Well, the second killer winter storm of the year (so far) arrived yesterday. Temperatures went below zero again last night, though not quite as low as they did two weeks ago, and this time the furnace didn’t have a problem maintaining the workload. One big difference is that last time we didn’t have much snow to worry about, but this time we got about 4 inches. That was enough to make driving dangerous and close the schools on Wednesday & Thursday; the Tuesday night ladies group from our church did not meet at our house, either. And when temperatures are in single-digit figures or less, salting the roads doesn’t do much to melt the ice.
I know things must be tough for the wildlife outside because of the numbers of birds that are coming to my bird feeder; a fat squirrel is now regularly visiting it, too. At 11:30 on Tuesday night, I put on two jackets (it was about 3 degrees then) and went outside to refill the feeder. I didn’t do it in the day because chances are I would have scared the birds away. The next day, so many critters came to the bird feeder that by sundown, it looked empty already. I’ll probably check it again tomorrow.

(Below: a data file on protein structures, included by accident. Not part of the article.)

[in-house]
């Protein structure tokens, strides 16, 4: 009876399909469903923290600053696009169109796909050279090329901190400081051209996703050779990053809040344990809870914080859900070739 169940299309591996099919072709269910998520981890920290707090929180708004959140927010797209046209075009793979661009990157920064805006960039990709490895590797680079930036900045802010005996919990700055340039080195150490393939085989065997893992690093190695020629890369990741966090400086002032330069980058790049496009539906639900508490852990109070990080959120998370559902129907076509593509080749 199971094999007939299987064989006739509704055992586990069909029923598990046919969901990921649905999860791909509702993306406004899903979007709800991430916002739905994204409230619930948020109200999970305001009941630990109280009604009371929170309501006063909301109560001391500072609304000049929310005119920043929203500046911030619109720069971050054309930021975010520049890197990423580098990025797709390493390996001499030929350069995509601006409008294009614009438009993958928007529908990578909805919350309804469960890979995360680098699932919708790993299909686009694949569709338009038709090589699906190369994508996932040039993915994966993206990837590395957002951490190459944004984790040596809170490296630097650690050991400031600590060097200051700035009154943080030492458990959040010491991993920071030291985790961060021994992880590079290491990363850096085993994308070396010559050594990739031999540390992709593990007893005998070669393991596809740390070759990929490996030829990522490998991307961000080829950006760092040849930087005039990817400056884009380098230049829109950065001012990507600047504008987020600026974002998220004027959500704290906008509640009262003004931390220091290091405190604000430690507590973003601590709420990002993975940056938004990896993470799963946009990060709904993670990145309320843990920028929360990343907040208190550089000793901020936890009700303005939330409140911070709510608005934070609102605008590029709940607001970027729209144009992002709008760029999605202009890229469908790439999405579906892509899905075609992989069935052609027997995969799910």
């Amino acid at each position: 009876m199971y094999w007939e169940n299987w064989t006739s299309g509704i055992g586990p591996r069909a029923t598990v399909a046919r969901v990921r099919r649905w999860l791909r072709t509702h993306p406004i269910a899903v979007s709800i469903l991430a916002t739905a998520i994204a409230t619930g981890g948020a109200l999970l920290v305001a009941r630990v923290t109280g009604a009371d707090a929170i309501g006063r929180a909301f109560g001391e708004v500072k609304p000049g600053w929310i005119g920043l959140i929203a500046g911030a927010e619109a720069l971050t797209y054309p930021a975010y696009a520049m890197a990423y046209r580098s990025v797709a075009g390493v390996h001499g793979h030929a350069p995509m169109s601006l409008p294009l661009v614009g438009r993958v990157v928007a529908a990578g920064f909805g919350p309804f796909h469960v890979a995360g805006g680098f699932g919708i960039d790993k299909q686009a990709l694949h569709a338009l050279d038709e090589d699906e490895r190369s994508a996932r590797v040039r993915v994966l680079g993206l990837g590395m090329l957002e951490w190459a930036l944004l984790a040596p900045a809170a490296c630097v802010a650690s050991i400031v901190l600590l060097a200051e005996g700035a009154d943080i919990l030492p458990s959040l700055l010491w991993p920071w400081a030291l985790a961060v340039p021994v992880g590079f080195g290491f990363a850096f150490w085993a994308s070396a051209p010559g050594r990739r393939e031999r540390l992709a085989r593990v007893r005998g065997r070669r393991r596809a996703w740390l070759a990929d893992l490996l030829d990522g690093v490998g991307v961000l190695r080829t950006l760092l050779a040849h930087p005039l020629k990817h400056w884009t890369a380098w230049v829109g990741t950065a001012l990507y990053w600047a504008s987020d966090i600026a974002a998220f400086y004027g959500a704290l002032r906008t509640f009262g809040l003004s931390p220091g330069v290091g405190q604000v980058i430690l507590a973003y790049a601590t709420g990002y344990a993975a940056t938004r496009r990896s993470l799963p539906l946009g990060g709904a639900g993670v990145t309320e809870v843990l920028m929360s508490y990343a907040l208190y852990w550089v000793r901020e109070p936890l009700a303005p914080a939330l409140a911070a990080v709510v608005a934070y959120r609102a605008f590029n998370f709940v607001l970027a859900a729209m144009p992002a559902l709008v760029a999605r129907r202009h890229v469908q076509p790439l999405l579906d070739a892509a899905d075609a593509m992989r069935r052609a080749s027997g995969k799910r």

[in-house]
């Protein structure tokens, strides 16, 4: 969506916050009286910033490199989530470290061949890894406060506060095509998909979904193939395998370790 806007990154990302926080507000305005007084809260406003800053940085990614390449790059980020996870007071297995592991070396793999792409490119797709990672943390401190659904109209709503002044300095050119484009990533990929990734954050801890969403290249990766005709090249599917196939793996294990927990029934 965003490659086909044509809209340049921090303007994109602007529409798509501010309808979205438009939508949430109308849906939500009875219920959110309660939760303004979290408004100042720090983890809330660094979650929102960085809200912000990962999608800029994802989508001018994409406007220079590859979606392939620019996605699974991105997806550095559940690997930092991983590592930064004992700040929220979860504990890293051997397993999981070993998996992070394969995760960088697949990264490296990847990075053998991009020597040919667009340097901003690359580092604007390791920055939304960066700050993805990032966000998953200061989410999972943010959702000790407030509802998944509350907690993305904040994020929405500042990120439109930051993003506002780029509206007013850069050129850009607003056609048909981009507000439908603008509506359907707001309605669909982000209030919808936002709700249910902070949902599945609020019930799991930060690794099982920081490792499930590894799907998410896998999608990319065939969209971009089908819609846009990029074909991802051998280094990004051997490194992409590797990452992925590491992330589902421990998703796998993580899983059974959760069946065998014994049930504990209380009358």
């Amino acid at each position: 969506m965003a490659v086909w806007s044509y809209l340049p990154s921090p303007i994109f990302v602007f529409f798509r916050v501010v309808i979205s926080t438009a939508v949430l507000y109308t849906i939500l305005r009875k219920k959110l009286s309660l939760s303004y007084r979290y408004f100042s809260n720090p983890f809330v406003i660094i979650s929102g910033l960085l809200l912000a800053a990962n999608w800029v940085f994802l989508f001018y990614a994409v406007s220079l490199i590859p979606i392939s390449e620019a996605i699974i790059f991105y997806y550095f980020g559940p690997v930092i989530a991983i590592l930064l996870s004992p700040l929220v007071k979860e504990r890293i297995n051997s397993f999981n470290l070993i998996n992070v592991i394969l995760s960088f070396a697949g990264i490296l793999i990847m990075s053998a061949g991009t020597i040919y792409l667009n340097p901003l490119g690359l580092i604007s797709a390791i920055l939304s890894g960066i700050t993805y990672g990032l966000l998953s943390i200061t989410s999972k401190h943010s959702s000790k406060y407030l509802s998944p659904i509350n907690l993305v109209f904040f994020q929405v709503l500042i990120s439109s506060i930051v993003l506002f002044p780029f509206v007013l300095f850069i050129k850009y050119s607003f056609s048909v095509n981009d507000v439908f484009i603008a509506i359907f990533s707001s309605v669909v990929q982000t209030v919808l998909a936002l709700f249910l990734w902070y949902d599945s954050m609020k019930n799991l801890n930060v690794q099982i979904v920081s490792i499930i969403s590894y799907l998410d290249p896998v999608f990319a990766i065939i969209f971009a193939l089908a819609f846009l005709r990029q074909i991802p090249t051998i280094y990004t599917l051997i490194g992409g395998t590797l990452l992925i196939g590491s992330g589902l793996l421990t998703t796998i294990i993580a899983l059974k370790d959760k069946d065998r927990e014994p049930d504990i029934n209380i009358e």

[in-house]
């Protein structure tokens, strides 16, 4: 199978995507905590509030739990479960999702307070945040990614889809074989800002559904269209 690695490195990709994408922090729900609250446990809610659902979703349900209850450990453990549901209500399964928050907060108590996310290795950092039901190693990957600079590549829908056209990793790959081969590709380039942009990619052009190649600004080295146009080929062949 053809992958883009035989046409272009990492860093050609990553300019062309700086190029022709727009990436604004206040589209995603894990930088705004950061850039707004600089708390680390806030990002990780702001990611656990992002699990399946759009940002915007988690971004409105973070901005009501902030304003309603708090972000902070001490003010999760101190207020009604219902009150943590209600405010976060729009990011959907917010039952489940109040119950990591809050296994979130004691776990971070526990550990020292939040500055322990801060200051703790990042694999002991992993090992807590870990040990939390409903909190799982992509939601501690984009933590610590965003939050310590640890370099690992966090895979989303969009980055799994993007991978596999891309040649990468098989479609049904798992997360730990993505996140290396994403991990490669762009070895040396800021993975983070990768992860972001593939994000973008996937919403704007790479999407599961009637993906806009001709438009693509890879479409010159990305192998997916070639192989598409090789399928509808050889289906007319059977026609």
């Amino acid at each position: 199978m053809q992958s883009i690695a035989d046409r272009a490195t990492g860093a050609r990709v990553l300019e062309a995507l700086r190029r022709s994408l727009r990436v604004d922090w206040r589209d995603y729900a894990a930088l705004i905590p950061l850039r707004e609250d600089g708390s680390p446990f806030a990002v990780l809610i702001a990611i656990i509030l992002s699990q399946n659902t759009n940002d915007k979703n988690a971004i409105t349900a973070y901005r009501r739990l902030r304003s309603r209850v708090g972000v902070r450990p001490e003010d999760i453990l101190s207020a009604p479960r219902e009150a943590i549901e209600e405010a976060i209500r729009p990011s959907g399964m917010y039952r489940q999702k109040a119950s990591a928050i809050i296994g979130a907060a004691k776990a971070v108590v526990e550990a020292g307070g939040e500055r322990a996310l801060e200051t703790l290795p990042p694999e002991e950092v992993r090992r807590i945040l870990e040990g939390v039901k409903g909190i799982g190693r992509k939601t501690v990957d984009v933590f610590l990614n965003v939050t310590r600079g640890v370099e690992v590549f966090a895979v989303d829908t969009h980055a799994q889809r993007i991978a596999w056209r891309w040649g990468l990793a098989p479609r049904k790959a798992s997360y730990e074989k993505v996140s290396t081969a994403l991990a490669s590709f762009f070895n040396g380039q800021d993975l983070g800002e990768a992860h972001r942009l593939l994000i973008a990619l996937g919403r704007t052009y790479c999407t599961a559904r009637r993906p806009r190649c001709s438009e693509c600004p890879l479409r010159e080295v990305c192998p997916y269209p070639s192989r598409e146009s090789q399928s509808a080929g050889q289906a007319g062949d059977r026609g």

One thing that amazes me is how many different names folks are coming up with for winter storms. A little over a year ago, Hurricane Sandy was called a “Frankenstorm” when it collided with a huge cold front. Then two weeks ago we heard the term “Polar Vortex” to describe that storm. Now I have heard today’s storm called “Bombogenesis,” though I am not sure what that means. On top of that, winter storms are getting individual names, as if they are the Yankee equivalent of hurricanes, because the meteorologists have found that attracts interest to their business.
There was also a news story today about the folks at the Meadowlands stadium in New Jersey practicing large-scale snow removal, just in case nature tries to freeze out the Superbowl, as the Farmer’s Almanac predicted a few months back. One thing’s for sure, we are having a very interesting winter.